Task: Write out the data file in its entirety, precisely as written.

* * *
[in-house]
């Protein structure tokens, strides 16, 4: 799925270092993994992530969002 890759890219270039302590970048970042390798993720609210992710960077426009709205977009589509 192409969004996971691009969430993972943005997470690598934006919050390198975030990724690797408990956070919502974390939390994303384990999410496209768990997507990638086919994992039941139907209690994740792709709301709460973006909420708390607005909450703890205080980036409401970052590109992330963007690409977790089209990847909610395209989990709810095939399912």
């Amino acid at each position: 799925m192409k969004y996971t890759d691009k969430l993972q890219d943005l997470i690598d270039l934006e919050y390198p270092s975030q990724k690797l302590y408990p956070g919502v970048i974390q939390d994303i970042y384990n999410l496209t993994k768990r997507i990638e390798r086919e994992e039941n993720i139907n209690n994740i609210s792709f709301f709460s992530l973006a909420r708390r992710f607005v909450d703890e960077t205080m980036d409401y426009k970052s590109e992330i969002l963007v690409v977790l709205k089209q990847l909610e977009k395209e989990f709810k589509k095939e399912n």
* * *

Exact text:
[in-house]
């Protein structure tokens, strides 16, 4: 799925270092993994992530969002 890759890219270039302590970048970042390798993720609210992710960077426009709205977009589509 192409969004996971691009969430993972943005997470690598934006919050390198975030990724690797408990956070919502974390939390994303384990999410496209768990997507990638086919994992039941139907209690994740792709709301709460973006909420708390607005909450703890205080980036409401970052590109992330963007690409977790089209990847909610395209989990709810095939399912």
């Amino acid at each position: 799925m192409k969004y996971t890759d691009k969430l993972q890219d943005l997470i690598d270039l934006e919050y390198p270092s975030q990724k690797l302590y408990p956070g919502v970048i974390q939390d994303i970042y384990n999410l496209t993994k768990r997507i990638e390798r086919e994992e039941n993720i139907n209690n994740i609210s792709f709301f709460s992530l973006a909420r708390r992710f607005v909450d703890e960077t205080m980036d409401y426009k970052s590109e992330i969002l963007v690409v977790l709205k089209q990847l909610e977009k395209e989990f709810k589509k095939e399912n």